Despite the Committee’s assurances that the women were chosen for their potential usefulness to the colonies, many of the women found difficulty in making the emigration transition. It was painful to part from friends and leave everything that was familiar, to suffer the ‘little death’ of emigration. It was difficult enough for women who had not been institutionalised, but the women who migrated from institutions had left behind a life where their every movement was controlled. In contrast, they had to make their own way in the colonies and many women were simply unable to do this, particularly as there were no supports in place to assist women who were experiencing difficulty in settling. There was no reception home, no employment bureau, not even a reception officer to assist the women when they first arrived.

The women who migrated in the 1830s were courageous in freely undertaking the long journey to Australia. The pain of leaving their homes was offset by the excitement of forging a new life. While some women like Abigail were unable to make the transition to colonial life, many did extremely well. Their stories are fascinating - each one different - but revealing the contribution these women made to the development of Australian society in the early years of free settlement.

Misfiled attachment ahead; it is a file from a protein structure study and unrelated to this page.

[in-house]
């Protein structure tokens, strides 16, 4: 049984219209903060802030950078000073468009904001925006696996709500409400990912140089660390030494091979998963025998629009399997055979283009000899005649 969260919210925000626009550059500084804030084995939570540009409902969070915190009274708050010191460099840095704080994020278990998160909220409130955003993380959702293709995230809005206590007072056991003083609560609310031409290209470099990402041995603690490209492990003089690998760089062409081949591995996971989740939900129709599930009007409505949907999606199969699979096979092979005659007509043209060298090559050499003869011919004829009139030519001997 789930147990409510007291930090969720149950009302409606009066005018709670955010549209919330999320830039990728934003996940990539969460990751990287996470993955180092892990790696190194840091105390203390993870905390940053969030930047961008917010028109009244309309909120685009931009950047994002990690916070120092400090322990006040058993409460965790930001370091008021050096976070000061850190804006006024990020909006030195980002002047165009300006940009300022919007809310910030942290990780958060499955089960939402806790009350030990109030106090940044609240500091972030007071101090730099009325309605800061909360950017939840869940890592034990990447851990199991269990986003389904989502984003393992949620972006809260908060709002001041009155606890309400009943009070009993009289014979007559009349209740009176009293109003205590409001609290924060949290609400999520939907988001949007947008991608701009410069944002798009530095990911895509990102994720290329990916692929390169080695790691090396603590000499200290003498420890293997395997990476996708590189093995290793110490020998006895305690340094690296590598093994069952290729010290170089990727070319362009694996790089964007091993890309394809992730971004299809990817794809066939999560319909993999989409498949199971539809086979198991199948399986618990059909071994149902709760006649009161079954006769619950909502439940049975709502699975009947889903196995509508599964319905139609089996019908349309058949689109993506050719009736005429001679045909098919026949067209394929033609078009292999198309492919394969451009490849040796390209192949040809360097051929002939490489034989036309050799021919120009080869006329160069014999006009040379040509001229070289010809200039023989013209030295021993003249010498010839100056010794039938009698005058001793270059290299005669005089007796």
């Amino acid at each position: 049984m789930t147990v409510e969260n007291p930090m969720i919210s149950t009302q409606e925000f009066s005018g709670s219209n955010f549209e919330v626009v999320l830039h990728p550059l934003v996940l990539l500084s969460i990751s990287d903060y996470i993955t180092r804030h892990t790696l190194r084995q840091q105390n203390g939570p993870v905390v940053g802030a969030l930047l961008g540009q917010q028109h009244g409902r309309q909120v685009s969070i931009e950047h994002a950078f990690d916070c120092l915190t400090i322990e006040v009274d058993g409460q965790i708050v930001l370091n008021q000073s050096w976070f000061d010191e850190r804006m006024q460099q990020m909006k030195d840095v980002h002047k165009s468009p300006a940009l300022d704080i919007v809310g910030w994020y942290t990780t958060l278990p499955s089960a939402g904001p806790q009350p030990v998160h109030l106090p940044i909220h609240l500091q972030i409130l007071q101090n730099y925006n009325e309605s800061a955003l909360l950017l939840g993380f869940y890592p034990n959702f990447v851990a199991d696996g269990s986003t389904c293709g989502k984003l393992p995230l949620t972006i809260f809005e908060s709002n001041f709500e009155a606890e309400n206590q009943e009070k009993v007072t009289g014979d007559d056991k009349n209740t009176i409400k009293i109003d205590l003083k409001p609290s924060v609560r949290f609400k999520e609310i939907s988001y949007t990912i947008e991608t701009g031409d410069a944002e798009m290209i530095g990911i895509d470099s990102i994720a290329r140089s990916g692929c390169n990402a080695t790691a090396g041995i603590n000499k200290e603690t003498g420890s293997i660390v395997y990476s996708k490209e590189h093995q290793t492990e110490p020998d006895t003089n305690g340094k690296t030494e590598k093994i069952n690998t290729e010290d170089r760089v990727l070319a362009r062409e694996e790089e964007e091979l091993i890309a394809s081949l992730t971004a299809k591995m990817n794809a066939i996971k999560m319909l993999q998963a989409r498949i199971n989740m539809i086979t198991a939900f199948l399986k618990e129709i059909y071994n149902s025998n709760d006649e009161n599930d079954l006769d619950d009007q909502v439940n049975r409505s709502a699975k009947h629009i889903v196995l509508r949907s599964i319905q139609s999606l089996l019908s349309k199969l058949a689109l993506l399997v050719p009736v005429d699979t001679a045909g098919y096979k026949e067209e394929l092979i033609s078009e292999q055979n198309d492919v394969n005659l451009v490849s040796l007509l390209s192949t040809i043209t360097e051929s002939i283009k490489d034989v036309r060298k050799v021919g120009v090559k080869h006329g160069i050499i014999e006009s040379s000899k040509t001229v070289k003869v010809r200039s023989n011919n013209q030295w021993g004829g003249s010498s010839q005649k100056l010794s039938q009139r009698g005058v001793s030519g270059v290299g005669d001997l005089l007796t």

Original sources from the Foundling Hospital archives at London Metropolitan Archives

Letter from Abigail Glover to Miss Sparrow, Founding Hospital, Lambs Conduit Street, 12 February 1833 (LMA reference A/FH/A/06/001/091/007, Administration, Secretary’s Correspondence, Surnames starting with G).

Further reading

Elizabeth Rushen, Single & Free: female migration to Australia 1833-1837, Anchor Books Australia, 2016, ISBN 9780980335460

Elizabeth Rushen and Perry McIntyre, The Merchant’s Women, Anchor Books Australia, 2010, ISBN 9780980335415

About the author

Foundling Hospital Research Forum
Member Dr Liz Rushen is Chair of the History Council of Victoria and an Adjunct Research Associate in the School of Historical Studies at Monash University.


08 November 2017

Last Modified:

24 November 2017